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Whole Foods Health Topic
    Whole Foods Health Topic
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    Whole Foods Health Topic

    Whole foods are foods that are eaten in as close to their natural state as possible. Examples include fruits and vegetables, non-homogenized raw milk, unpolished grains, and unprocessed meats, poultry and fish. Whole foods are free of additives such as preservatives and artificial colors and/or flavors. Whole foods are often termed "nutrient dense" because they contain the maximum nutritional composition possible, retaining the essential minerals and vitamins that might otherwise be lost during processing. Because of their natural state, though, many whole foods have a limited shelf life and are best purchased fresh from local vendors and farmers' markets. Since the beginning of civilization, people have relied on foods and herbs for medicine. Whole foods have many well-documented healing properties available to all in an inexpensive and non-toxic form.

    Note: encourages personal research and a balanced view of health and nutrition topics. The links below provide a broad overview of various research findings and hypothesis on the role of nutrition in health. This information is not intended to promote any particular product. Unless noted, the articles below do not include any scientific references.

    Learn More About Whole Foods

    1. What are Whole Foods?

      Whole foods are foods that are as close to their natural or original states as possible. This means they have not been processed or refined. It also means they are free of additives, such as colorings and preservatives, and they have not been modified. One reason to choose whole foods over their processed counterparts is nutritional intake. Often, as a result of processing, important vitamins and minerals are lost, and the food may become less healthy. While processing and refinement takes away some things the body needs, it also tends to add things in such as artificial coloring, flavorings, and preservatives.

    2. The World's Healthiest Foods (Are Whole Foods)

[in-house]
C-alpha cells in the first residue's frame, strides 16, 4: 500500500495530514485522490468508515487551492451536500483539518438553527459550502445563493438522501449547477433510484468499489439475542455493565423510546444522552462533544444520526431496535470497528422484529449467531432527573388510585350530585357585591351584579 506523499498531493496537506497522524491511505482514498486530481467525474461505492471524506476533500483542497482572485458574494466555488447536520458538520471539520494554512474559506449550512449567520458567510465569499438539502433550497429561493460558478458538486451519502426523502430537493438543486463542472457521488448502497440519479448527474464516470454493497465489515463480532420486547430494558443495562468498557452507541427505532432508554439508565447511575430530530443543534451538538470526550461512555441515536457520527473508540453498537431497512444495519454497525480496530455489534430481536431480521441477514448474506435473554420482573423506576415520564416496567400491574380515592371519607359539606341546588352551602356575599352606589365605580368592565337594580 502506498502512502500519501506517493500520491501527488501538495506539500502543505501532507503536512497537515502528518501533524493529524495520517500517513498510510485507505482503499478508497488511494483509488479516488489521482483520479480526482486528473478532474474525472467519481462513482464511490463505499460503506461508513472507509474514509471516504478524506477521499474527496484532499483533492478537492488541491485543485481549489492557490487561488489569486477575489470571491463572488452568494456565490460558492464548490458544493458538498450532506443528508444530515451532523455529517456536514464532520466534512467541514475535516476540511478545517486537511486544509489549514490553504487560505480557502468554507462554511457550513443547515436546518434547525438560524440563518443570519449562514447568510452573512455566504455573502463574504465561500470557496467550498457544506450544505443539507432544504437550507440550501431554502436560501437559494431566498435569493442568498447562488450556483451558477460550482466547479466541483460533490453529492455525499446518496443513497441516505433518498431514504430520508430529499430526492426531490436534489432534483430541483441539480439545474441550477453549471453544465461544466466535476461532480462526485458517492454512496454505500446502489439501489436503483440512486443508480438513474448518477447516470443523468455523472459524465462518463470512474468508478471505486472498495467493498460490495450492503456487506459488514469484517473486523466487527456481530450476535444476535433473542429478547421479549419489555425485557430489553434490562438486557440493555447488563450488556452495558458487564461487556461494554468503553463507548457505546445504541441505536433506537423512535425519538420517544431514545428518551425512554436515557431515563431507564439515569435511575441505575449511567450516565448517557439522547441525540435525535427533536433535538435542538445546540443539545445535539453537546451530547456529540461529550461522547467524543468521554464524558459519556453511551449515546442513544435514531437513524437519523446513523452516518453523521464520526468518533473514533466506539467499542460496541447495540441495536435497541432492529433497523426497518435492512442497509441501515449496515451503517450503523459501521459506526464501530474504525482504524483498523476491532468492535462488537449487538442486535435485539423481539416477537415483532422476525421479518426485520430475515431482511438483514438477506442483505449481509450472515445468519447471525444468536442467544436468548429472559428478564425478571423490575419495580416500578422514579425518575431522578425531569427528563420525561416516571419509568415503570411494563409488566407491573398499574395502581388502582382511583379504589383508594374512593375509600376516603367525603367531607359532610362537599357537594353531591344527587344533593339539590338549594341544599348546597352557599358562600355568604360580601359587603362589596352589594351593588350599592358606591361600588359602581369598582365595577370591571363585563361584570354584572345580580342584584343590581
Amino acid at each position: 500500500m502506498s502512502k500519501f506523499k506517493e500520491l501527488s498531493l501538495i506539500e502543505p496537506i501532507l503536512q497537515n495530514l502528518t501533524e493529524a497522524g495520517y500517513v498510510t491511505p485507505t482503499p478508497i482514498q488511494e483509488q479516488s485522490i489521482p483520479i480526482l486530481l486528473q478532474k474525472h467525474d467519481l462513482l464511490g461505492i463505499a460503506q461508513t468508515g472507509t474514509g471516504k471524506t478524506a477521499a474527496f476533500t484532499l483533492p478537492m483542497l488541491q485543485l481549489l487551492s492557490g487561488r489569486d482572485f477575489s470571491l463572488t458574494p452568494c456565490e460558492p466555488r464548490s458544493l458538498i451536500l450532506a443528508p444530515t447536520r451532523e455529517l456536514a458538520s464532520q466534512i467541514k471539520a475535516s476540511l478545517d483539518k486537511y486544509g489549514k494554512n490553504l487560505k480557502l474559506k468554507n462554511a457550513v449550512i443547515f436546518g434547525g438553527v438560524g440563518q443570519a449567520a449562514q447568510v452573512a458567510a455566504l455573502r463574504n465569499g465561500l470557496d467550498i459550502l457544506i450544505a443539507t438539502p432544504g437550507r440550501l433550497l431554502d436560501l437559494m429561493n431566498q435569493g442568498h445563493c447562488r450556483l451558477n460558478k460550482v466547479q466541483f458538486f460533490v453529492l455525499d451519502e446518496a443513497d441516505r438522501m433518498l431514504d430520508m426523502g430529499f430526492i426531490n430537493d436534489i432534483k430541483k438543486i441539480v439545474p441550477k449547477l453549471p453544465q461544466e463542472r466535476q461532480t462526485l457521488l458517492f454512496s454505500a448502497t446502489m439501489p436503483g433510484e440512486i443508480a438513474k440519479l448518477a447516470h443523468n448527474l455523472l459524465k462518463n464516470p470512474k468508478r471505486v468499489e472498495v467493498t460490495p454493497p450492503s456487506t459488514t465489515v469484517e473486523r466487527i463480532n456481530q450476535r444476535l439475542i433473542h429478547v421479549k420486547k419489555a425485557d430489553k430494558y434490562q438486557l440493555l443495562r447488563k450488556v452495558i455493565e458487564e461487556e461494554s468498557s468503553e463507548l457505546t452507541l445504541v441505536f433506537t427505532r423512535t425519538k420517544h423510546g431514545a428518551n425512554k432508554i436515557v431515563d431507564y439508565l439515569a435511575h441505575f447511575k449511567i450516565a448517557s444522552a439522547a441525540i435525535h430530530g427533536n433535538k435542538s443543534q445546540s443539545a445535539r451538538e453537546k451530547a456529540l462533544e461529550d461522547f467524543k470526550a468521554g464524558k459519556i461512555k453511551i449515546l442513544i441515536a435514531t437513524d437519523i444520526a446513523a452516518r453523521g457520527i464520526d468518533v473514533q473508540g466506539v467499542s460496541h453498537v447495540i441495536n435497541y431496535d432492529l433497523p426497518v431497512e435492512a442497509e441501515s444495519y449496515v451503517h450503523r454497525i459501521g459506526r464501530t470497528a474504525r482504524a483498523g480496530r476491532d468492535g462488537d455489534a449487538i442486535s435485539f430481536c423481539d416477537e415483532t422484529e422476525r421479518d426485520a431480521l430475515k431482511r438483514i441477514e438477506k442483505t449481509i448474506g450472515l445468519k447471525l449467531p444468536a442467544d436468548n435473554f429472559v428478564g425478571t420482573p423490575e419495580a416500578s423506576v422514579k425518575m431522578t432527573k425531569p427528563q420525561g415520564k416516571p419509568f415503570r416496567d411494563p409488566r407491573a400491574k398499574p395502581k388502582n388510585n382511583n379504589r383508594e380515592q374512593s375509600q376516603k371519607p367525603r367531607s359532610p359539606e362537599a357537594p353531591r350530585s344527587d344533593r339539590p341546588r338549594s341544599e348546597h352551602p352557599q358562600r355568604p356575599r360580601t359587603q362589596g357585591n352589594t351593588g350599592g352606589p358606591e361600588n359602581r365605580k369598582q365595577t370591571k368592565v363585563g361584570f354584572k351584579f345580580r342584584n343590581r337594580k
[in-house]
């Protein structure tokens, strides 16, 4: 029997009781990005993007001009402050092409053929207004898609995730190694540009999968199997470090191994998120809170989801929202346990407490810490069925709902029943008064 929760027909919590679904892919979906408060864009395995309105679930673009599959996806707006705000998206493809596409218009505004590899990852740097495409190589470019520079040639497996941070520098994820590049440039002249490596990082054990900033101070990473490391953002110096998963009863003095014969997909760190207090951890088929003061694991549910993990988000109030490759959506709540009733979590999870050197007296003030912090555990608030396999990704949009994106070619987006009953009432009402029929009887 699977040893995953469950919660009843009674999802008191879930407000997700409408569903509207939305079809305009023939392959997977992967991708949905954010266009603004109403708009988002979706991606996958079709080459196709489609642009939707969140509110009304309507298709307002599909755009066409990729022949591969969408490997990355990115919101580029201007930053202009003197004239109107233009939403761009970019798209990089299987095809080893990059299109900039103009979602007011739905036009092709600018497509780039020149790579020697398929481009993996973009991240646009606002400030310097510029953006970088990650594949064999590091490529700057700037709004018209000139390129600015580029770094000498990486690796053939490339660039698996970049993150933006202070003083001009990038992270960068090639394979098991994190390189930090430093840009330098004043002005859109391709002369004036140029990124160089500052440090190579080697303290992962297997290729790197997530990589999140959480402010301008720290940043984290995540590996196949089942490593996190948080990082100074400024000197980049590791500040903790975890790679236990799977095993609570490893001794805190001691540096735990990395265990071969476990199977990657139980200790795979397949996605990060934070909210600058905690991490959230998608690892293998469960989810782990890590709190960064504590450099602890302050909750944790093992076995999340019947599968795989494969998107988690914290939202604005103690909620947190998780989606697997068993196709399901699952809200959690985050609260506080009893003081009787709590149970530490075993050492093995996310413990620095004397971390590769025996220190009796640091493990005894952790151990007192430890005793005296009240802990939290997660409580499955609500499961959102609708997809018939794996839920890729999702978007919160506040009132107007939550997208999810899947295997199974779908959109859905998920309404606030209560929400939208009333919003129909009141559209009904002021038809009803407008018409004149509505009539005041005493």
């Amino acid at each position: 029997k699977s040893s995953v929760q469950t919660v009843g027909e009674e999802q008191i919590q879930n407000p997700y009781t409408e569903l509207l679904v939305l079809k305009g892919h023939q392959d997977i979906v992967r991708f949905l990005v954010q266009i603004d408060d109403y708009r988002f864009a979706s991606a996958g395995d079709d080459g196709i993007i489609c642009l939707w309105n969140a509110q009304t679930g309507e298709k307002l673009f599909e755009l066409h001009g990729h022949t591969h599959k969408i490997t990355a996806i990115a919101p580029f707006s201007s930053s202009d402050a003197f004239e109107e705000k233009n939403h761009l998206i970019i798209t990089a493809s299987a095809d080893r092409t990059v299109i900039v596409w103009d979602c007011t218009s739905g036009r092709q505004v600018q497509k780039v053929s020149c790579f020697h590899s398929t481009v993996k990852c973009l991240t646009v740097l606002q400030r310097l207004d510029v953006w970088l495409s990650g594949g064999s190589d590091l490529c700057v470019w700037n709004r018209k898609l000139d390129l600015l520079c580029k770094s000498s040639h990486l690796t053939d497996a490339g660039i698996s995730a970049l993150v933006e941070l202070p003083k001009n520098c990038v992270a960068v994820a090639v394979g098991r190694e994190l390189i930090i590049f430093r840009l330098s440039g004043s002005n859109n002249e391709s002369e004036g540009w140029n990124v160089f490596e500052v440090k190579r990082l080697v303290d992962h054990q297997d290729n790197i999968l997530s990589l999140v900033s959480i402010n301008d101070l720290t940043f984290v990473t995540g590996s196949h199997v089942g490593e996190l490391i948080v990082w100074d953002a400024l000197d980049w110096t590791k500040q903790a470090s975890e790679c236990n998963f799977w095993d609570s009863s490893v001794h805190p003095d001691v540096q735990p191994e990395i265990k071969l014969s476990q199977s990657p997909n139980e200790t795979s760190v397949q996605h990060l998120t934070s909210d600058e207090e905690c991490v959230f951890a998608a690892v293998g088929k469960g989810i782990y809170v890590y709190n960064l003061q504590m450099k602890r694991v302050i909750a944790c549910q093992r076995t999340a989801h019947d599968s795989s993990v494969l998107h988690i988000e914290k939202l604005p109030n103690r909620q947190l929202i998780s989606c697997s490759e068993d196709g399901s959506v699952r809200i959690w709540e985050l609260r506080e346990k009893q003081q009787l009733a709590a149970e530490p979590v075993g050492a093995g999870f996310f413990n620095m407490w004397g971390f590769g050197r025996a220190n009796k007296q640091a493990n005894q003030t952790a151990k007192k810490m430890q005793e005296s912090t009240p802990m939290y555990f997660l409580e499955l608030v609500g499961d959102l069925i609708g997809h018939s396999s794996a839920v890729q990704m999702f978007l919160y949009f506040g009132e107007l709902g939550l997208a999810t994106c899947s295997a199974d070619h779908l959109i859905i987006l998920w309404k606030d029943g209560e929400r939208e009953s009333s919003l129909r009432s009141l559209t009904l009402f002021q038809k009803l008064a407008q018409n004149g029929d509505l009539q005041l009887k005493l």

A list of over 120 nutrient dense, readily available, everyday whole foods that are affordable and taste good!

    3. Medicinal Value of Whole Foods

      For the first 5000 years of civilization, humans relied on foods and herbs for medicine. We should not forget the well-documented, non-toxic and inexpensive healing properties of whole foods. Medicinal uses for over 60 whole foods.

    4. Whole Foods on Wikipedia

      Whole foods are those that are unprocessed and unrefined, or processed and refined as little as possible before being consumed. They typically do not contain added ingredients, such as sugar, salt, or fat. Because of the lack of basic processing, many whole foods have a very short shelf life and are not easily sold outside of farmers' markets. Examples of whole foods include unpolished grains; fruits and vegetables; unprocessed meat, poultry, and fish; and non-homogenized milk.

    5. Teleological Nutritional Targeting and the Doctrine of Signatures

      "The Doctrine of Signatures" states that the physical form of a plant gives a clue as to its healing purposes. Referred to in the classical period of Rome as the "Law of Similarities" it is now called "Teleological Nutritional Targeting." It posits that every whole food has a pattern that resembles a body organ or physiological function and that this pattern acts as a signal or sign as to the benefit the food provides the eater.

    Tags: whole foods, raw foods, organic foods, whole foods versus processed foods

    Statements on this website have NOT been evaluated by the Food and Drug Administration and are NOT intended to diagnose, treat, cure, or prevent any disease; research is ongoing. All third-party health topic links provided on this website are for information purposes only. Always consult your doctor or nutritionist about any health or nutrition-related questions you might have.